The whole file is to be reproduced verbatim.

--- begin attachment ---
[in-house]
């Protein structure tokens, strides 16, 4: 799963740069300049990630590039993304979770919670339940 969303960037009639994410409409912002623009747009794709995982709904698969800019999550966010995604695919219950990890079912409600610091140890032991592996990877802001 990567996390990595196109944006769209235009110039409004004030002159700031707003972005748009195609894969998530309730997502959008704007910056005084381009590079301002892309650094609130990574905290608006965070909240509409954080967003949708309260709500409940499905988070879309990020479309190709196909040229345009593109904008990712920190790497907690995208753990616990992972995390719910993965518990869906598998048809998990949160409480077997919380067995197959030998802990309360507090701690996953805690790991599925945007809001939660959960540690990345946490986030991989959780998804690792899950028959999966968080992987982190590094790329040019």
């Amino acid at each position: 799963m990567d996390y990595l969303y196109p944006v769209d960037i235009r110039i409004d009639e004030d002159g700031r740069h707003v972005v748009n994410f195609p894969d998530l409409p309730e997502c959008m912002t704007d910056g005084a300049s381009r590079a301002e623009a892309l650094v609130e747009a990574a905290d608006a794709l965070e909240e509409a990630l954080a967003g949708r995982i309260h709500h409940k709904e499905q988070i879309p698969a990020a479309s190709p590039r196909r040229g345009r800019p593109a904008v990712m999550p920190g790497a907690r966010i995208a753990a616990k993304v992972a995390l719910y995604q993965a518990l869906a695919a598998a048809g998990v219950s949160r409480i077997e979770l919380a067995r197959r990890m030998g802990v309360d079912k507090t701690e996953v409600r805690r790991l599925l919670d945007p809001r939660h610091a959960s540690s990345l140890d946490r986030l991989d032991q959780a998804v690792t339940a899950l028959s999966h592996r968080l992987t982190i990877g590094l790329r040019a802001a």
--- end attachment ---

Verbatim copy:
[in-house]
């Protein structure tokens, strides 16, 4: 799963740069300049990630590039993304979770919670339940 969303960037009639994410409409912002623009747009794709995982709904698969800019999550966010995604695919219950990890079912409600610091140890032991592996990877802001 990567996390990595196109944006769209235009110039409004004030002159700031707003972005748009195609894969998530309730997502959008704007910056005084381009590079301002892309650094609130990574905290608006965070909240509409954080967003949708309260709500409940499905988070879309990020479309190709196909040229345009593109904008990712920190790497907690995208753990616990992972995390719910993965518990869906598998048809998990949160409480077997919380067995197959030998802990309360507090701690996953805690790991599925945007809001939660959960540690990345946490986030991989959780998804690792899950028959999966968080992987982190590094790329040019």
């Amino acid at each position: 799963m990567d996390y990595l969303y196109p944006v769209d960037i235009r110039i409004d009639e004030d002159g700031r740069h707003v972005v748009n994410f195609p894969d998530l409409p309730e997502c959008m912002t704007d910056g005084a300049s381009r590079a301002e623009a892309l650094v609130e747009a990574a905290d608006a794709l965070e909240e509409a990630l954080a967003g949708r995982i309260h709500h409940k709904e499905q988070i879309p698969a990020a479309s190709p590039r196909r040229g345009r800019p593109a904008v990712m999550p920190g790497a907690r966010i995208a753990a616990k993304v992972a995390l719910y995604q993965a518990l869906a695919a598998a048809g998990v219950s949160r409480i077997e979770l919380a067995r197959r990890m030998g802990v309360d079912k507090t701690e996953v409600r805690r790991l599925l919670d945007p809001r939660h610091a959960s540690s990345l140890d946490r986030l991989d032991q959780a998804v690792t339940a899950l028959s999966h592996r968080l992987t982190i990877g590094l790329r040019a802001a």